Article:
Endings are difficult…but exciting, because they mean new beginnings.  New beginnings are scary…but exciting because anything is possible.

Carpe new beginnings.

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Finding Meaningful Work…or Finding Meaning in Your Work?

I had an “aha” moment recently.  I was pondering why I get “itchy” every three years or so and change jobs (and usually, cities).  (To see some of the jobs I’ve held, see the post “A Bibliography for Job Hoppers Like Me.”)  It could certainly be that I am a Scanner, as Barbara Sher describes.  I have a lot of interests and the thoughts that constantly run through my head go something like this:

Oh! I want to be a caterer!

Now I want to be a lawyer!

Ooooh, let’s move to Las Vegas!

Let’s live at the beach!

Etc. Etc.

But my “aha” moment was this: I tend to lose interest in a job when it no longer feels meaningful.  I don’t mean (necessarily) like a ministry or saving the planet (I guess I don’t aspire that high).  Just feeling like my day is spent on worthwhile things.  Not TPS reports. (Office Space?  If you haven’t seen the movie, do.  Then you’ll get this reference.  More importantly, you’ll laugh.  A lot.  Hopefully.)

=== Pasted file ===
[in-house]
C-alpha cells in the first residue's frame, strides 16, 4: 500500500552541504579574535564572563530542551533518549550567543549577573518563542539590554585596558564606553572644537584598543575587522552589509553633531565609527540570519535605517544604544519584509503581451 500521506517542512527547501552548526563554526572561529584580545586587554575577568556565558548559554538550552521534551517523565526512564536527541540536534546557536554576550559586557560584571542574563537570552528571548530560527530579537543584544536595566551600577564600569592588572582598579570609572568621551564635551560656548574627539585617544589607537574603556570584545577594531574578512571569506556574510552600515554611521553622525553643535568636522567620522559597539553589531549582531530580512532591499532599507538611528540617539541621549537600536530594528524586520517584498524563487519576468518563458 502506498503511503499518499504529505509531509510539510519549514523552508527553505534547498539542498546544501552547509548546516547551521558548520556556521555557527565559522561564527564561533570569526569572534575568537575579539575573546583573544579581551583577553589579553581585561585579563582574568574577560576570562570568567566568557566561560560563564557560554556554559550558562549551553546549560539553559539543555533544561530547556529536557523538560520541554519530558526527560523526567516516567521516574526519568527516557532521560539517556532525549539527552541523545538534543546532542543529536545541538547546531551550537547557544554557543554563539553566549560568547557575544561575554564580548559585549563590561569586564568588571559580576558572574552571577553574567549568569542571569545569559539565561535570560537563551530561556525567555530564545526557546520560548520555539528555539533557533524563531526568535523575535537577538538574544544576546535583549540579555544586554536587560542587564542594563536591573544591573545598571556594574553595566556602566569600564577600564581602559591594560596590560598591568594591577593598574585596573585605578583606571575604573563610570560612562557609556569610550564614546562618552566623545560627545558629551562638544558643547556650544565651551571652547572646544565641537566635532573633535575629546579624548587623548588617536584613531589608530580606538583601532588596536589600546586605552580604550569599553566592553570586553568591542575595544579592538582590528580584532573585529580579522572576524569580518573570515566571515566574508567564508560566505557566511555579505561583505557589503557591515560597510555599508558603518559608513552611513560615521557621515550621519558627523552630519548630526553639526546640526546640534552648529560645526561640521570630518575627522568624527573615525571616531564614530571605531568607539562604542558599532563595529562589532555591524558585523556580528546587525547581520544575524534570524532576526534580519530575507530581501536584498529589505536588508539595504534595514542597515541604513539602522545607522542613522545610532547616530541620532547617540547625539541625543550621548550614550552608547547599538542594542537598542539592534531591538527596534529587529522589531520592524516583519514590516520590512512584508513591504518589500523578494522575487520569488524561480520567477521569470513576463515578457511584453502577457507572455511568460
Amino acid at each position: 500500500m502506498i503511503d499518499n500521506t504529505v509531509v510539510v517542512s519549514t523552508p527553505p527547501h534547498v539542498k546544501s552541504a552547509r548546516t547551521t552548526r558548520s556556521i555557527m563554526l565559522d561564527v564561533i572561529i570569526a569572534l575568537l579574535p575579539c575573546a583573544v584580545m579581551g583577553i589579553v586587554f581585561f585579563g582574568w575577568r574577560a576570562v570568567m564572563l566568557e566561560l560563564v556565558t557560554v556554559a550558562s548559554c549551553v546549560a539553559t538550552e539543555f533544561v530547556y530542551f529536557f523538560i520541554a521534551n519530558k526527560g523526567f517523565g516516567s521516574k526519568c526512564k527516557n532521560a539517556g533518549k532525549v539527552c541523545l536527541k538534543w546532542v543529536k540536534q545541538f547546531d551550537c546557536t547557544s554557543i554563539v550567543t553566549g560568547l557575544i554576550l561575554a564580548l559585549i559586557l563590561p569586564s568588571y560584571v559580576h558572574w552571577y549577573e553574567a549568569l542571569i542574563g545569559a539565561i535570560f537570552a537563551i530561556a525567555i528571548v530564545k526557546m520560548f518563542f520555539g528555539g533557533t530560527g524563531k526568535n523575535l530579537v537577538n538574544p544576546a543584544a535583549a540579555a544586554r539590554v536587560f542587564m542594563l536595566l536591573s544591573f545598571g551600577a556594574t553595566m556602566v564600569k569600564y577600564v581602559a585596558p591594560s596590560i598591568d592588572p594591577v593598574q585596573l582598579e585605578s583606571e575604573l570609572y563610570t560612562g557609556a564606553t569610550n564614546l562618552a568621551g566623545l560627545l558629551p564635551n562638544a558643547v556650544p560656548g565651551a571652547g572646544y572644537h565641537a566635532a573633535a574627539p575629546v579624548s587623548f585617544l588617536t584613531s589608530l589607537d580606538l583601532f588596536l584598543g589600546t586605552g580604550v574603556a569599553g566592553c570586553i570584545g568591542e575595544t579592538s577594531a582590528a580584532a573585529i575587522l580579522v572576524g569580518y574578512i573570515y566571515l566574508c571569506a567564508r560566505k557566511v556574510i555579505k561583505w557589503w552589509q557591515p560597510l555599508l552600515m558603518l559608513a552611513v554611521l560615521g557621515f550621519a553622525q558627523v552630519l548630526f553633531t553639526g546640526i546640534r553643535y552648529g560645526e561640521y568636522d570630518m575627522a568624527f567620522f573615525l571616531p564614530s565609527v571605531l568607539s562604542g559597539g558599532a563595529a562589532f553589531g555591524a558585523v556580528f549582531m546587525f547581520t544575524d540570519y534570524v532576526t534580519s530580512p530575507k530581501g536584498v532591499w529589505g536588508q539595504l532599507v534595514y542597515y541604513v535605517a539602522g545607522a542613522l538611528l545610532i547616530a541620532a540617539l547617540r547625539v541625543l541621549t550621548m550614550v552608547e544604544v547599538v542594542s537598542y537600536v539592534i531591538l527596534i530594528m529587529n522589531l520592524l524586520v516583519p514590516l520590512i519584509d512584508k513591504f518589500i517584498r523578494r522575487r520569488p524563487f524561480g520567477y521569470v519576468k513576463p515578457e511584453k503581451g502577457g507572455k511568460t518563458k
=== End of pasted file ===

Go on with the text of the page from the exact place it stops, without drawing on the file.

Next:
By Hugh MacLeod www.gapingvoid.com (genius, artist, and King of Irreverence)

By Hugh MacLeod http://www.gapingvoid.com (genius, artist, and King of Irreverence)

One of the things I love about being a college professor is the opportunity to help young adults (or not-so-young-adults) figure out professional and personal things that will help them live a meaningful and fulfilling lives.  I’ve taught at several different universities in my life.  The experience has been pretty much the same – I start off excited about the students, the opportunities to help them learn about what I think is a fun and exciting career area, and teach them information and skills they need to know to succeed.  The first year is fabulous.  I’m in hog heaven.  The second year is good, but I feel a little frustrated that I’m not “getting through to them.”

By the end of third year, I am downright depressed and worn down because SO many students don’t seem to be interested in learning.  Some don’t bother to show up in class at all.  Some show up, but sneer at me all through class [I’ve actually kept two students after class to ask them if they know what their facial expressions look like (both said they didn’t)…and explain that this may be a detriment in an interview or work environment.  Then again, they may just really not like me.]